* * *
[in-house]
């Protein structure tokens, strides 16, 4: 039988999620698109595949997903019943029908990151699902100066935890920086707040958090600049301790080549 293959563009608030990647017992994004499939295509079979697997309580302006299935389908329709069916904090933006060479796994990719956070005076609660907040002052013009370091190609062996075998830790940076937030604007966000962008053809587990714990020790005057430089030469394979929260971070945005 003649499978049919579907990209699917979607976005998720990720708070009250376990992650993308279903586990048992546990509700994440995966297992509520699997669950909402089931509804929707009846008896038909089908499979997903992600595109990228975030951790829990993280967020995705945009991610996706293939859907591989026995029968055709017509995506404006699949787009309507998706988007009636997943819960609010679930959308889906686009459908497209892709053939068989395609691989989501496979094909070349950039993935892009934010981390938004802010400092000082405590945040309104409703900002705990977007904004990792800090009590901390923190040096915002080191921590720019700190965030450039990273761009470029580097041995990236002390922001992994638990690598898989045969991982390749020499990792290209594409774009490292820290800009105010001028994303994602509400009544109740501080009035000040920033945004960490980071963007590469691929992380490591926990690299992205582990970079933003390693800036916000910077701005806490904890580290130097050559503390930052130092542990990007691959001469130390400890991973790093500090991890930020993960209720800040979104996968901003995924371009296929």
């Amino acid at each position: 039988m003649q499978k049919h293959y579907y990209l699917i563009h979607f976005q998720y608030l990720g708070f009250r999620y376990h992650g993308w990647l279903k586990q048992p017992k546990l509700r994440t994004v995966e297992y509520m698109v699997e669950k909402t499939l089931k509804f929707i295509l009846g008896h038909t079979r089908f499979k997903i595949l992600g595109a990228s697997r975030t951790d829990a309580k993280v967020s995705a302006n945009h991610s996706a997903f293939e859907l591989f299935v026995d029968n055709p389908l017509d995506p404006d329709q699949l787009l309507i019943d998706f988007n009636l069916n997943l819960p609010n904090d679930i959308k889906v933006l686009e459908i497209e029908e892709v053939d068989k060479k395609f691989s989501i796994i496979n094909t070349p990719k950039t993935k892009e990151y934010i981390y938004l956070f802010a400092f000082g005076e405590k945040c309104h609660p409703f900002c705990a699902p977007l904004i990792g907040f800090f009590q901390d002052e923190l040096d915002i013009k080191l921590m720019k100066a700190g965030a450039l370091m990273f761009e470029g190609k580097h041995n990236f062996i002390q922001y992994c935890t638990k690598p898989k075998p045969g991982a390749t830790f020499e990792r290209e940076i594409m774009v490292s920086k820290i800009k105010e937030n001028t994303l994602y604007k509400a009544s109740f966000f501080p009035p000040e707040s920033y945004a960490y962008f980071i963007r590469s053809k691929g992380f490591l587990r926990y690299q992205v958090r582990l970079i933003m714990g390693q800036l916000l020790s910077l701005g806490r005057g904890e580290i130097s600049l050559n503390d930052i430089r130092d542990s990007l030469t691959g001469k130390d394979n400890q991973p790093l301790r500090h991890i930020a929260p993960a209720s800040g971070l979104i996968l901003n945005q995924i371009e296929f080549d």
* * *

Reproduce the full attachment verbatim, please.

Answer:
[in-house]
């Protein structure tokens, strides 16, 4: 039988999620698109595949997903019943029908990151699902100066935890920086707040958090600049301790080549 293959563009608030990647017992994004499939295509079979697997309580302006299935389908329709069916904090933006060479796994990719956070005076609660907040002052013009370091190609062996075998830790940076937030604007966000962008053809587990714990020790005057430089030469394979929260971070945005 003649499978049919579907990209699917979607976005998720990720708070009250376990992650993308279903586990048992546990509700994440995966297992509520699997669950909402089931509804929707009846008896038909089908499979997903992600595109990228975030951790829990993280967020995705945009991610996706293939859907591989026995029968055709017509995506404006699949787009309507998706988007009636997943819960609010679930959308889906686009459908497209892709053939068989395609691989989501496979094909070349950039993935892009934010981390938004802010400092000082405590945040309104409703900002705990977007904004990792800090009590901390923190040096915002080191921590720019700190965030450039990273761009470029580097041995990236002390922001992994638990690598898989045969991982390749020499990792290209594409774009490292820290800009105010001028994303994602509400009544109740501080009035000040920033945004960490980071963007590469691929992380490591926990690299992205582990970079933003390693800036916000910077701005806490904890580290130097050559503390930052130092542990990007691959001469130390400890991973790093500090991890930020993960209720800040979104996968901003995924371009296929």
């Amino acid at each position: 039988m003649q499978k049919h293959y579907y990209l699917i563009h979607f976005q998720y608030l990720g708070f009250r999620y376990h992650g993308w990647l279903k586990q048992p017992k546990l509700r994440t994004v995966e297992y509520m698109v699997e669950k909402t499939l089931k509804f929707i295509l009846g008896h038909t079979r089908f499979k997903i595949l992600g595109a990228s697997r975030t951790d829990a309580k993280v967020s995705a302006n945009h991610s996706a997903f293939e859907l591989f299935v026995d029968n055709p389908l017509d995506p404006d329709q699949l787009l309507i019943d998706f988007n009636l069916n997943l819960p609010n904090d679930i959308k889906v933006l686009e459908i497209e029908e892709v053939d068989k060479k395609f691989s989501i796994i496979n094909t070349p990719k950039t993935k892009e990151y934010i981390y938004l956070f802010a400092f000082g005076e405590k945040c309104h609660p409703f900002c705990a699902p977007l904004i990792g907040f800090f009590q901390d002052e923190l040096d915002i013009k080191l921590m720019k100066a700190g965030a450039l370091m990273f761009e470029g190609k580097h041995n990236f062996i002390q922001y992994c935890t638990k690598p898989k075998p045969g991982a390749t830790f020499e990792r290209e940076i594409m774009v490292s920086k820290i800009k105010e937030n001028t994303l994602y604007k509400a009544s109740f966000f501080p009035p000040e707040s920033y945004a960490y962008f980071i963007r590469s053809k691929g992380f490591l587990r926990y690299q992205v958090r582990l970079i933003m714990g390693q800036l916000l020790s910077l701005g806490r005057g904890e580290i130097s600049l050559n503390d930052i430089r130092d542990s990007l030469t691959g001469k130390d394979n400890q991973p790093l301790r500090h991890i930020a929260p993960a209720s800040g971070l979104i996968l901003n945005q995924i371009e296929f080549d």